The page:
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The United States is currently pursuing a supply of TNT from Japan, intended for use in 155mm artillery shells for Ukraine.

Japanese laws usually prevent selling weapons to other countries, making supplying Ukraine with specific artillery shells tricky. But insiders suggest a possible solution lies in the fact that exporting dual-use items—those with both civilian and military uses—is not as strictly regulated as purely military ones.

According to anonymous sources cited by Reuters, the United States has found a legal and diplomatic avenue to procure explosives from Japan. During a recent visit by U.S. Secretary of Defense Lloyd Austin, the Japanese government reportedly agreed to permit the sale of industrial TNT, which does not fall under the category of exclusively military-use products. The U.S. aim is to incorporate a Japanese company into the supply chain, providing TNT for U.S. military munitions plants tasked with assembling the 155mm shells.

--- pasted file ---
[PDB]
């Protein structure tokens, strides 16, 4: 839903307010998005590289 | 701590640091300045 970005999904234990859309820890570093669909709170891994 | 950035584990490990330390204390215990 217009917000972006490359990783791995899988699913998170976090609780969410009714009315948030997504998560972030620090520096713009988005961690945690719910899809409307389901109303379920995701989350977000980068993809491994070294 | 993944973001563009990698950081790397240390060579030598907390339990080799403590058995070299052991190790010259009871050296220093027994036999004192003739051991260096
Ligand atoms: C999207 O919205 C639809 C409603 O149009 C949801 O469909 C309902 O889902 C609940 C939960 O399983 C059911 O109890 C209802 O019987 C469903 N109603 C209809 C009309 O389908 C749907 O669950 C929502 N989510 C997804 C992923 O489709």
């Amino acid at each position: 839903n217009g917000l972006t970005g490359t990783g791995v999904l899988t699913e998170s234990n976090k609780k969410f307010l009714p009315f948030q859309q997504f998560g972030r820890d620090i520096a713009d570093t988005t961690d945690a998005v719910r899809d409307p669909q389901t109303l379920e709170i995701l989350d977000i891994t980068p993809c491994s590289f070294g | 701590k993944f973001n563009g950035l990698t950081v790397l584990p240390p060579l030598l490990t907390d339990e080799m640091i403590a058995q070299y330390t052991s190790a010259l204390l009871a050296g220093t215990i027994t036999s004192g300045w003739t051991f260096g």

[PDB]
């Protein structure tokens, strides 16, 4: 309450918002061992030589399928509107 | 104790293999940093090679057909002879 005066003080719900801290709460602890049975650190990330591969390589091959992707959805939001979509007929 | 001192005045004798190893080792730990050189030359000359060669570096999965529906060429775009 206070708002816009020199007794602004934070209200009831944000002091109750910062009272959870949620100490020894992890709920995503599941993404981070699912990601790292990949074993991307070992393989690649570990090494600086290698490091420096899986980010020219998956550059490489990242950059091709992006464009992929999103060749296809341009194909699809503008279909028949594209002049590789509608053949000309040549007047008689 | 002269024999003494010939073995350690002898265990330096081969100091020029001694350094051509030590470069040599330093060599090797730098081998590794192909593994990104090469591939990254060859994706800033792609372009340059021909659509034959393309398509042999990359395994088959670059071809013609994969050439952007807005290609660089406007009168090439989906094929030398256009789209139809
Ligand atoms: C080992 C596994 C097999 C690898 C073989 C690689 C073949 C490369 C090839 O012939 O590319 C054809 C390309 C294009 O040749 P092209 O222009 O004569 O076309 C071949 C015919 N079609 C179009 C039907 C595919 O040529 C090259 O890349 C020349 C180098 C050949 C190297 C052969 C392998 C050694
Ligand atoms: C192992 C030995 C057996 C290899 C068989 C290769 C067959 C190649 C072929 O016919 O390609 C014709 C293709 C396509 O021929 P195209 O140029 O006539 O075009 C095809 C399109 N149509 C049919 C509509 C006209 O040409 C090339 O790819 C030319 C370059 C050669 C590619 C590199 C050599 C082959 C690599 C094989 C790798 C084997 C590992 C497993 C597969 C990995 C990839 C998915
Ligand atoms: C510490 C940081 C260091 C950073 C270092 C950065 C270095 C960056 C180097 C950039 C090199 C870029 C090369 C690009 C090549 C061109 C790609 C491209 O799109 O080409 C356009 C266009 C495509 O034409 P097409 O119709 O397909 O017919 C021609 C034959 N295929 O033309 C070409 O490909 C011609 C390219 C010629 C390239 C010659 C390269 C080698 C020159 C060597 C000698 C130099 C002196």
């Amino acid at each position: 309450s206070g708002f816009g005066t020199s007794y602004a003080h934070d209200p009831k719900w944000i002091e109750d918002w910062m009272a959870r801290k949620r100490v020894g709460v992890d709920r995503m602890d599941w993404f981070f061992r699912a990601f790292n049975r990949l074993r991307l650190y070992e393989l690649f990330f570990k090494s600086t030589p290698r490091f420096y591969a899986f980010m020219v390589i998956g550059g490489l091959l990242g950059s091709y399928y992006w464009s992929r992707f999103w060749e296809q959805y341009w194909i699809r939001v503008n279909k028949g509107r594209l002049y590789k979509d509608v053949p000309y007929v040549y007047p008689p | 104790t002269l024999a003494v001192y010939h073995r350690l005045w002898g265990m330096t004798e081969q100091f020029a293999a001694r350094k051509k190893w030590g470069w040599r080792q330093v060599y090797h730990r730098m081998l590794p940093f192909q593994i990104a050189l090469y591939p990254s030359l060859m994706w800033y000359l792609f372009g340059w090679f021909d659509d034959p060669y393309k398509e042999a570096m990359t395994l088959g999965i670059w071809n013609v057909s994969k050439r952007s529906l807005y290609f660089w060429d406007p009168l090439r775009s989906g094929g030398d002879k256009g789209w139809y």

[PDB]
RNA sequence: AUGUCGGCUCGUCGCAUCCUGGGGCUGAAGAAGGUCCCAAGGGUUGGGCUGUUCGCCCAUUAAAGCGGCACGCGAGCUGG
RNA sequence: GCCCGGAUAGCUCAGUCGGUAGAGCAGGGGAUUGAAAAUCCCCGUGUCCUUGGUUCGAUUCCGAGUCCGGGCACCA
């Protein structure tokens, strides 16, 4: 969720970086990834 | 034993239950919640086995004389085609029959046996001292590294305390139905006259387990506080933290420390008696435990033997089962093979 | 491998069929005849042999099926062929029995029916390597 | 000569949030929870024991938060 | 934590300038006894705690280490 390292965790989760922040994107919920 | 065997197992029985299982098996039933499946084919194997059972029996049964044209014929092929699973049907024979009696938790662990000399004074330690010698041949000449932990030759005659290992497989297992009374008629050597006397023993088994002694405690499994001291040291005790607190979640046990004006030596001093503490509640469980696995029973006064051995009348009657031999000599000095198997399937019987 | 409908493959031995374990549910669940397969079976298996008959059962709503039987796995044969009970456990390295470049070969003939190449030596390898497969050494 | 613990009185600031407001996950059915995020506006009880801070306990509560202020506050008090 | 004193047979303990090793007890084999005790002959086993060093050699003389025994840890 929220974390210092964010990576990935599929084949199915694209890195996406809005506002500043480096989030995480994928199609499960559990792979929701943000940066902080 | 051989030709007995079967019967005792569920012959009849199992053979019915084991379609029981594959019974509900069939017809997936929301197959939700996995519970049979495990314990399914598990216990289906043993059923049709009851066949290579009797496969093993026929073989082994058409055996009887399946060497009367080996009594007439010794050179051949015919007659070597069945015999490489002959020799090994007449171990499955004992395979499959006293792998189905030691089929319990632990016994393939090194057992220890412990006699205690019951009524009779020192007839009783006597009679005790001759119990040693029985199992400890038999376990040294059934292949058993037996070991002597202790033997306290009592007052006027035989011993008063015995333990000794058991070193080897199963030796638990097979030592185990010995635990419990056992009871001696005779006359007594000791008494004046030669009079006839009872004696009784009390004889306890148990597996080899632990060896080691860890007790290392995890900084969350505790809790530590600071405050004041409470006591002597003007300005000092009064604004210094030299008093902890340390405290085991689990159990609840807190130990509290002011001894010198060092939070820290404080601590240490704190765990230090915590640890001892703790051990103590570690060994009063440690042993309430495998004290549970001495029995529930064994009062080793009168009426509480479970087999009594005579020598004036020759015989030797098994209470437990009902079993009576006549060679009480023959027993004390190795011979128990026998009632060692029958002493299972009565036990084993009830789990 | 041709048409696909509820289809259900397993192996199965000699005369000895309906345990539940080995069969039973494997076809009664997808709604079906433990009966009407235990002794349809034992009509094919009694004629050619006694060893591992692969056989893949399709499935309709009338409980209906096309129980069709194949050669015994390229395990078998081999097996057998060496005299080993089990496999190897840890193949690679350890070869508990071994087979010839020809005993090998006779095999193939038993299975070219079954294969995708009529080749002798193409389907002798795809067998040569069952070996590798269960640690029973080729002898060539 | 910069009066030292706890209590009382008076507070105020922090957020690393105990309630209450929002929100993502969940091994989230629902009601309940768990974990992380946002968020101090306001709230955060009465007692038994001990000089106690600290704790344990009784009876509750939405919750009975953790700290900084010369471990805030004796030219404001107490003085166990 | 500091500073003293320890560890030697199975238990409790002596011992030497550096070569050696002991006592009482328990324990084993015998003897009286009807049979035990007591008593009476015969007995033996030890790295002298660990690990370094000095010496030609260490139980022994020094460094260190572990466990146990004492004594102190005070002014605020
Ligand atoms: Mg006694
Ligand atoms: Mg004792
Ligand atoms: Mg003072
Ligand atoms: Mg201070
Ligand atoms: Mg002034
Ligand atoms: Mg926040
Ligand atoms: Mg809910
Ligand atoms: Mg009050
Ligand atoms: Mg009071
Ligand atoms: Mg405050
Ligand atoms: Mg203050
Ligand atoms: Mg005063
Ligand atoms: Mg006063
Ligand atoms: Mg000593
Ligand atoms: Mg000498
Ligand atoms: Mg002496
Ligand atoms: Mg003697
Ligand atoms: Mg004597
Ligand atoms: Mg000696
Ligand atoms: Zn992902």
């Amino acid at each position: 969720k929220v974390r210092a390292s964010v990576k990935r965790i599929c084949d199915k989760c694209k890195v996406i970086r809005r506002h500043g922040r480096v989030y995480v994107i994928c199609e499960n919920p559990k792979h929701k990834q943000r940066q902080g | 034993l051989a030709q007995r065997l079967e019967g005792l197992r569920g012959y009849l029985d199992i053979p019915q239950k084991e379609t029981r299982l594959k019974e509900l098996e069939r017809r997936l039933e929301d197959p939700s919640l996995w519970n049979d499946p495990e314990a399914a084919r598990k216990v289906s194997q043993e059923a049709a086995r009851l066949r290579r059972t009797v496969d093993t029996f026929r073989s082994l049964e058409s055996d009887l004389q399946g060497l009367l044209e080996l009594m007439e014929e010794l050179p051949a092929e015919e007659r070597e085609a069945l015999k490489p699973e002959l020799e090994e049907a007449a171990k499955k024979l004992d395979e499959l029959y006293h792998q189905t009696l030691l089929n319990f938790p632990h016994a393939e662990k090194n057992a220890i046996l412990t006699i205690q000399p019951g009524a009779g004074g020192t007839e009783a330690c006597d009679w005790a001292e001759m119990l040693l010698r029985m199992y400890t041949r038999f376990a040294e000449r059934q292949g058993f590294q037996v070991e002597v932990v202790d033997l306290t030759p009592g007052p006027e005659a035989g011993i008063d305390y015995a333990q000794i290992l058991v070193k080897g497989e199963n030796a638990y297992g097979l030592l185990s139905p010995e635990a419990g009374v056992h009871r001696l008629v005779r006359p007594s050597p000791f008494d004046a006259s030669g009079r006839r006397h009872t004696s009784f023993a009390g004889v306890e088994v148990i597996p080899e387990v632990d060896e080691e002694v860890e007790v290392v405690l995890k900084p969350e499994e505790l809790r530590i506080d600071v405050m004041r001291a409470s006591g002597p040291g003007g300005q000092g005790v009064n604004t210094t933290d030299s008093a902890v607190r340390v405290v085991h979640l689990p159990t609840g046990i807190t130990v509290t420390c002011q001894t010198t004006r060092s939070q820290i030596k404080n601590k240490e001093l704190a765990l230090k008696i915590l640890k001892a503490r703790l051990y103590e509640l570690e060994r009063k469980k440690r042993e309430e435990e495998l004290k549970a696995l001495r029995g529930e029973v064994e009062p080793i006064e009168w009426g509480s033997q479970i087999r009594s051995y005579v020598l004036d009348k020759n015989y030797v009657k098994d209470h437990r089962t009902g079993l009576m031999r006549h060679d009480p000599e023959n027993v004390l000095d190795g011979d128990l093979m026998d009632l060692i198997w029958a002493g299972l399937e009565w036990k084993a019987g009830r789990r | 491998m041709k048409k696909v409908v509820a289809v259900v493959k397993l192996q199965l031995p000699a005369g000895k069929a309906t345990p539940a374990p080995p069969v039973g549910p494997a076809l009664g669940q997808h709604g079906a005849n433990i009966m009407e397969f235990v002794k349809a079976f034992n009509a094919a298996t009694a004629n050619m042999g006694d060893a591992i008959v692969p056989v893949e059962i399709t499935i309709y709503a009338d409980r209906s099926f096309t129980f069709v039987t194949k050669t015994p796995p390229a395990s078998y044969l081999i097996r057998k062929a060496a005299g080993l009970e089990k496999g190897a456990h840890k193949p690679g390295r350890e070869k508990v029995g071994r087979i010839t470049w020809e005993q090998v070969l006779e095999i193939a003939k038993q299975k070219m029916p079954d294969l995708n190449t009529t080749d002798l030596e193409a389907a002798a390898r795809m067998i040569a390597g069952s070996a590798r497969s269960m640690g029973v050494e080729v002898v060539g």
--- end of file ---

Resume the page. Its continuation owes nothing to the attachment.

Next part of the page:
However, the Japanese government remains tight-lipped about the specifics of this arrangement. The Ministry of Trade, Industry and Economy of Japan has neither confirmed nor denied any requests from Japanese companies seeking to export TNT. In a statement, the ministry highlighted that non-military goods would be subject to regular export rules, considering factors such as the buyer’s intent and potential implications for international security. The Acquisition, Technology and Logistics Agency of the Japanese defense ministry declined to comment on the issue.

The U.S. state department, while not directly addressing questions about plans to buy TNT from Japan, emphasized its ongoing collaborative efforts with allies and partners to provide Ukraine the support needed for its defense. Japan, the department added, has shown considerable leadership in aiding Ukraine’s defense efforts. The Japanese government has already enforced sanctions on Russia and provided non-lethal aid to Ukraine, including body armor and food supplies. In addition, during a recent G7 leaders summit, Japanese Prime Minister Fumio Kishida pledged to donate vehicles to Ukraine, reflecting concerns that a Russian victory could embolden China and potentially escalate regional tensions.

Despite Japan’s position, there is growing acceptance within the country regarding providing military aid to Ukraine. However, the extent of this assistance, mainly when it involves lethal aid, remains a subject of debate. The U.S., in its efforts to bolster Ukraine’s defense, has sought help from numerous allies, including South Korea, although the latter has reiterated its stance against providing lethal aid.


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